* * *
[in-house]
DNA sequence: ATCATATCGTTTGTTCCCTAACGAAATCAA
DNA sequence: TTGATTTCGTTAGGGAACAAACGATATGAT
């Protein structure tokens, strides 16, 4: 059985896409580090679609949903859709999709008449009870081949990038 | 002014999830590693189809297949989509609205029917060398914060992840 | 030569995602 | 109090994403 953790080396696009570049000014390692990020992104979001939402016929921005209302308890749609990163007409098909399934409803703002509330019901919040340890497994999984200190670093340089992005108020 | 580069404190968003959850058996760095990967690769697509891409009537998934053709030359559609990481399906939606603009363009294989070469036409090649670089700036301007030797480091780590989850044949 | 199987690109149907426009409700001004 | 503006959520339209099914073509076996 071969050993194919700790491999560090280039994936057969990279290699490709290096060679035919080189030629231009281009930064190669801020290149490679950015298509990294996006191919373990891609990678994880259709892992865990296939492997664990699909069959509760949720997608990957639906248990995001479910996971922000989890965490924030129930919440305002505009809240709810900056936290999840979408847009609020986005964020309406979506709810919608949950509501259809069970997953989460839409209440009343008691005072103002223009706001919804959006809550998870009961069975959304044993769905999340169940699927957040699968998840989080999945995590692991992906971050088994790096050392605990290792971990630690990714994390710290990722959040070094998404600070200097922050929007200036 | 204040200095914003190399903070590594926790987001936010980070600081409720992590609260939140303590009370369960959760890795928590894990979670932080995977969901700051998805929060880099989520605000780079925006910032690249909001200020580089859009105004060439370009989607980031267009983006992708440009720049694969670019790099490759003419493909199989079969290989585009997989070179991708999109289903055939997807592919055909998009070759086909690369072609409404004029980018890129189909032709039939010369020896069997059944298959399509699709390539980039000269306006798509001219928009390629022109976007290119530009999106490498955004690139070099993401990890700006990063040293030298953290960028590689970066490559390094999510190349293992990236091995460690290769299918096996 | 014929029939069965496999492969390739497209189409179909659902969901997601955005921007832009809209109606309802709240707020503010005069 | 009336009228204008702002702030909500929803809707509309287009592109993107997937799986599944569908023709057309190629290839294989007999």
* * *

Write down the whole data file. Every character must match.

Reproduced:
[in-house]
DNA sequence: ATCATATCGTTTGTTCCCTAACGAAATCAA
DNA sequence: TTGATTTCGTTAGGGAACAAACGATATGAT
């Protein structure tokens, strides 16, 4: 059985896409580090679609949903859709999709008449009870081949990038 | 002014999830590693189809297949989509609205029917060398914060992840 | 030569995602 | 109090994403 953790080396696009570049000014390692990020992104979001939402016929921005209302308890749609990163007409098909399934409803703002509330019901919040340890497994999984200190670093340089992005108020 | 580069404190968003959850058996760095990967690769697509891409009537998934053709030359559609990481399906939606603009363009294989070469036409090649670089700036301007030797480091780590989850044949 | 199987690109149907426009409700001004 | 503006959520339209099914073509076996 071969050993194919700790491999560090280039994936057969990279290699490709290096060679035919080189030629231009281009930064190669801020290149490679950015298509990294996006191919373990891609990678994880259709892992865990296939492997664990699909069959509760949720997608990957639906248990995001479910996971922000989890965490924030129930919440305002505009809240709810900056936290999840979408847009609020986005964020309406979506709810919608949950509501259809069970997953989460839409209440009343008691005072103002223009706001919804959006809550998870009961069975959304044993769905999340169940699927957040699968998840989080999945995590692991992906971050088994790096050392605990290792971990630690990714994390710290990722959040070094998404600070200097922050929007200036 | 204040200095914003190399903070590594926790987001936010980070600081409720992590609260939140303590009370369960959760890795928590894990979670932080995977969901700051998805929060880099989520605000780079925006910032690249909001200020580089859009105004060439370009989607980031267009983006992708440009720049694969670019790099490759003419493909199989079969290989585009997989070179991708999109289903055939997807592919055909998009070759086909690369072609409404004029980018890129189909032709039939010369020896069997059944298959399509699709390539980039000269306006798509001219928009390629022109976007290119530009999106490498955004690139070099993401990890700006990063040293030298953290960028590689970066490559390094999510190349293992990236091995460690290769299918096996 | 014929029939069965496999492969390739497209189409179909659902969901997601955005921007832009809209109606309802709240707020503010005069 | 009336009228204008702002702030909500929803809707509309287009592109993107997937799986599944569908023709057309190629290839294989007999």